Sometimes being a "hero'' isn't all it's cracked up to be.
Take Marco Rubio. Since the story first broke about the palatial new courthouse being built in Tallahassee, the former House speaker has said it was a Senate priority, and he couldn't even remember the money being appropriated to build it.
But now the St. Petersburg Times has obtained an e-mail circulated among the judges on the courthouse building committee that identifies the "heroes'' in delivering the money to build it.
Among them, the e-mail identifies a select few who were "especially helpful,'' including Rubio.
"I have never heard of this list'' of heroes, Rubio said this week. "I was aware of a request to build a new courthouse for the 1st DCA, but it was not something I worked on as speaker.''
The $48 million courthouse for the 1st District Court of Appeal has been panned for its opulence at a time when money is tight. Plans initially called for each judge to get a 60-inch flat-screen TV in his or her mahogany-paneled chambers, and for each judge to get a private bathroom and kitchen, with granite countertops. Some extras were scrapped after the negative publicity.
Recent news stories told how money to build the "Taj Mahal'' courthouse was slipped through as an amendment to an unrelated, 142-page transportation bill on the last day of the 2007 legislative session. Lawmakers were quick to condemn the over-the-top features and the legislative process that funded them, which is why lawmakers who generally can't get enough of being treated as heroes want no part of the "heroes'' e-mail.
"I certainly don't want to take any credit for it,'' Rep. Will Weatherford, R-Wesley Chapel, said of making the list. The courthouse is "a disaster, a monstrosity. I doubt that people in the Legislature had any idea what they were doing.''
More than just listing heroes, the e-mail named a select list of those "especially helpful'' in getting the funding, including Rubio and Sen. Victor Crist, R-Tampa.
Dated April 29, 2008, the e-mail exchanged by judges on the building committee and court staffers encouraged them to personally thank those who helped secure the funding.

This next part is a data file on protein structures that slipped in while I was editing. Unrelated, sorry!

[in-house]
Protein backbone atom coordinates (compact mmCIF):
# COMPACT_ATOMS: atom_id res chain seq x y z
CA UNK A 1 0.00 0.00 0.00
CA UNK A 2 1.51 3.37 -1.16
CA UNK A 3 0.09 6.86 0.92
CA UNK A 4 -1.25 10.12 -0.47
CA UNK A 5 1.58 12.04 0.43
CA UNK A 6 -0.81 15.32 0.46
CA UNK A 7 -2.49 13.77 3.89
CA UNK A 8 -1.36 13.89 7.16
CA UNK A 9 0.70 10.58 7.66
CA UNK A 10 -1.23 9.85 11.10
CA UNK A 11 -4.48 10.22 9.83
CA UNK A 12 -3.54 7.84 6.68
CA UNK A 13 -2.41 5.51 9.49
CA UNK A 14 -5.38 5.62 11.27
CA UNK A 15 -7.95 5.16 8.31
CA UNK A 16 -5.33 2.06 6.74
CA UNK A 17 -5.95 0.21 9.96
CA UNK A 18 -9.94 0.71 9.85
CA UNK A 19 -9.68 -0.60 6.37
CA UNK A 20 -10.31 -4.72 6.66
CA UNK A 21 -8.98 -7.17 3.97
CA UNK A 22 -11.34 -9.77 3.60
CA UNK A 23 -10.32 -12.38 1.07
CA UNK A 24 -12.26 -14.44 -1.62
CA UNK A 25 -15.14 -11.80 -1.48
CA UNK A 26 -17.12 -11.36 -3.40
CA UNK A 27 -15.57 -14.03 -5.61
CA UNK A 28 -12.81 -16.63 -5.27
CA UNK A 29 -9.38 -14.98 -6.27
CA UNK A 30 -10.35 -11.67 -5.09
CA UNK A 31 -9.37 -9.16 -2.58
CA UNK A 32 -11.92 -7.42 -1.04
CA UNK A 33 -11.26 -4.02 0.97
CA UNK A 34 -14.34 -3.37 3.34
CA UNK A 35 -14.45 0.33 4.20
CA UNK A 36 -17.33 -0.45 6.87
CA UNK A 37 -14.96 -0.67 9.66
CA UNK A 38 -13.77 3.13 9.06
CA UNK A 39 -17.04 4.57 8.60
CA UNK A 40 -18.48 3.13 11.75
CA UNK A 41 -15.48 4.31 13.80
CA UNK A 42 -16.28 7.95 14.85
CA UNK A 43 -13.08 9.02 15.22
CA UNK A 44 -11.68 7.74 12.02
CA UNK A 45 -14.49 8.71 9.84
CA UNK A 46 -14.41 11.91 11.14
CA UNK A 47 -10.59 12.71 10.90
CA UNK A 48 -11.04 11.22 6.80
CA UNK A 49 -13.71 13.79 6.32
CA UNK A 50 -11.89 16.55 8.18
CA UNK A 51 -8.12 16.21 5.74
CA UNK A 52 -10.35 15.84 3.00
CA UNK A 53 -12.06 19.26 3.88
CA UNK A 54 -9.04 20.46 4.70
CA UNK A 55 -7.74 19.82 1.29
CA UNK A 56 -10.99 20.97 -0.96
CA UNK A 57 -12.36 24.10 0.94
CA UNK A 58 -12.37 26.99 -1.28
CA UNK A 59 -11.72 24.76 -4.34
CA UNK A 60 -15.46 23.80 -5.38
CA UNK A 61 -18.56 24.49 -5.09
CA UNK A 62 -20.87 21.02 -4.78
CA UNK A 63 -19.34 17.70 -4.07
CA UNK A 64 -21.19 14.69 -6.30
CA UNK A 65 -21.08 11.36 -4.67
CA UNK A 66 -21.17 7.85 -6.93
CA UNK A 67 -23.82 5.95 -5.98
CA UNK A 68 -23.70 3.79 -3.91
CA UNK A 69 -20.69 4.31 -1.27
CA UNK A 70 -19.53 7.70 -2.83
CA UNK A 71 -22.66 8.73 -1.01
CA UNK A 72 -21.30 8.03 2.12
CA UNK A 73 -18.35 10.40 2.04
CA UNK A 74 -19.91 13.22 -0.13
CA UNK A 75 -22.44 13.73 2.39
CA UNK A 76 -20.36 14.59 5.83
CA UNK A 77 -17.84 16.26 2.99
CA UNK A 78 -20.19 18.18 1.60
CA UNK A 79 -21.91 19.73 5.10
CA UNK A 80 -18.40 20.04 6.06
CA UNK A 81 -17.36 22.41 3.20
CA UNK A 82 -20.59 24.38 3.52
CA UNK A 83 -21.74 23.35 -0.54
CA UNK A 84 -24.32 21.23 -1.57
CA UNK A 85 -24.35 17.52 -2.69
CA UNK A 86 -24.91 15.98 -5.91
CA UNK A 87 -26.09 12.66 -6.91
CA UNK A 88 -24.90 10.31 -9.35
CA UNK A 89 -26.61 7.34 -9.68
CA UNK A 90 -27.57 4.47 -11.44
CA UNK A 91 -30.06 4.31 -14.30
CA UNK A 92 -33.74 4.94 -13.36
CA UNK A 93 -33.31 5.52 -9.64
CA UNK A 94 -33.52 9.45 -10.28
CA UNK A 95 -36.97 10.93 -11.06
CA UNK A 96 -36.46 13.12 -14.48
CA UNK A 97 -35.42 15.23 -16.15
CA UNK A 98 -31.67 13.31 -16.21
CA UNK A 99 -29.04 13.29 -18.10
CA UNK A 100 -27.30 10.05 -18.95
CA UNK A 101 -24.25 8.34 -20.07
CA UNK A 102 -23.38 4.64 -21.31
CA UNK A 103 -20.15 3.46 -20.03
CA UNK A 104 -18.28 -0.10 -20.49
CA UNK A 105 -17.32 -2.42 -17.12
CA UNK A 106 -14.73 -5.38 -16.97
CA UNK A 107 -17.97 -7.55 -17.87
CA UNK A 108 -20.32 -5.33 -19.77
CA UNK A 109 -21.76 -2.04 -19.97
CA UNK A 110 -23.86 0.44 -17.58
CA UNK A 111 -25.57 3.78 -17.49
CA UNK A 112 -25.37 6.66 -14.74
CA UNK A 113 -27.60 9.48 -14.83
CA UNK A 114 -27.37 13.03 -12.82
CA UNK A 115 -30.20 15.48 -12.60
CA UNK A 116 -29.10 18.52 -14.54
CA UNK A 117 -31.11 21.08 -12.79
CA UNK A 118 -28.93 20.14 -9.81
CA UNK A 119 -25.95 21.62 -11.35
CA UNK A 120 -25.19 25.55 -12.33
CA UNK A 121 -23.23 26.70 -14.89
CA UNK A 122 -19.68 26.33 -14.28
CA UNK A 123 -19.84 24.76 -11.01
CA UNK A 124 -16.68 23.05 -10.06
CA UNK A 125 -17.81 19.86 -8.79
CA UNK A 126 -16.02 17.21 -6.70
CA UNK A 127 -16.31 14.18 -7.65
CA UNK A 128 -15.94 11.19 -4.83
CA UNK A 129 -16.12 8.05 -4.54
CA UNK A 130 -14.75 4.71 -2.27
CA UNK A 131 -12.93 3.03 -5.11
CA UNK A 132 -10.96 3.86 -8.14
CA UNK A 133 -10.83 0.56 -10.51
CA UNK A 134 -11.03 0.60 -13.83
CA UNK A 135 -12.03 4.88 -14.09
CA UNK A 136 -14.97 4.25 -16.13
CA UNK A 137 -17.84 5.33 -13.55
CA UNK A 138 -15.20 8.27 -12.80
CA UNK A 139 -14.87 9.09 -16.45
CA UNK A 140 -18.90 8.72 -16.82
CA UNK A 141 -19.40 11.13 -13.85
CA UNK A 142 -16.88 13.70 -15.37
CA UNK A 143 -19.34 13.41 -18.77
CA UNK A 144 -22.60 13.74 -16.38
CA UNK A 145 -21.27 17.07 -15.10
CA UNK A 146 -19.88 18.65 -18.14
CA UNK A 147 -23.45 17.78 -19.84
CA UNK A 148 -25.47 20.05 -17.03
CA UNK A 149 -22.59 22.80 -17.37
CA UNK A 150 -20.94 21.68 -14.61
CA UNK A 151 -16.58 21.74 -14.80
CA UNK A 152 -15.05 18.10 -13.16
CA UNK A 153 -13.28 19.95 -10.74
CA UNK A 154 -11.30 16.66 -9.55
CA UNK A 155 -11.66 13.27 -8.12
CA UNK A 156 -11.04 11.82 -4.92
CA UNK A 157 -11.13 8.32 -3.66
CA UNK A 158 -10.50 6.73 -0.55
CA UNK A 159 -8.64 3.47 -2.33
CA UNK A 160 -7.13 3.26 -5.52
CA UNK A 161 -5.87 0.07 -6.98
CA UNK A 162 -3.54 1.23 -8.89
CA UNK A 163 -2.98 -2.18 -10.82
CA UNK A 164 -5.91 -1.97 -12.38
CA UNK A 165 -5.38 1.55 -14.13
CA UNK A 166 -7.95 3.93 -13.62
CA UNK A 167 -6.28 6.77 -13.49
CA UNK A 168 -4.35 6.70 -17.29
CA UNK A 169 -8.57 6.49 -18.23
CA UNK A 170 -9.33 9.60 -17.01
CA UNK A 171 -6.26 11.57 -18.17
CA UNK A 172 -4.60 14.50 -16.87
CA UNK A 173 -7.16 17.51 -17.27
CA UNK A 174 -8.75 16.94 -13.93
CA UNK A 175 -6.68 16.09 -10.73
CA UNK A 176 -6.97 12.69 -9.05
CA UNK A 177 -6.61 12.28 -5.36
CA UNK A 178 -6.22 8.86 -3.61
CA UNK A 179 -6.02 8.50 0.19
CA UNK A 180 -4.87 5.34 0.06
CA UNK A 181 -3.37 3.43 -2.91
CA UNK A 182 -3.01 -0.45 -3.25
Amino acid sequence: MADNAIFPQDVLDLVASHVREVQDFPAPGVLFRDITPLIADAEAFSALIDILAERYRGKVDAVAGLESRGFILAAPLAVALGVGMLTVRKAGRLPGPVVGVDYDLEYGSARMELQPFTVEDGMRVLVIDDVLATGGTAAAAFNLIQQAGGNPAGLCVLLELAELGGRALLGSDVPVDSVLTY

It listed seven House members, five senators, three lobbyists, six Senate and 10 House staffers, and then-Florida State University president T.K. Wetherell.
Rubio, now a candidate for the U.S. Senate, has repeatedly said the courthouse was a Senate project and the House knew nothing about the architectural plans. He said it was part of the last-minute House and Senate give and take.
Rubio's appropriations chairman, former Rep. Ray Sansom, remembers it differently.
In a recent interview, Sansom said $7.9 million included in the 2007-08 budget for courthouse "expansion'' was a Rubio priority. He said Rubio confirmed his support for the project several times between November 2006 and the end of the 2007 session.
He said 1st DCA Chief Judge Paul Hawkes frequently visited Sansom's office to remind him the project was a priority of Rubio's. As was Sansom's practice whenever someone said he had the speaker's backing, Sansom said he went to Rubio to make sure.
"I asked, and Speaker Rubio said yes, it was a priority and important to FSU to get a new building, too,'' Sansom said, adding that nobody from the Senate contacted him about wanting money for the courthouse.
Sansom said he did not know about a last-minute amendment authorizing a $35 million bond issue that was attached to a major House transportation bill until he read about it in the Times last month.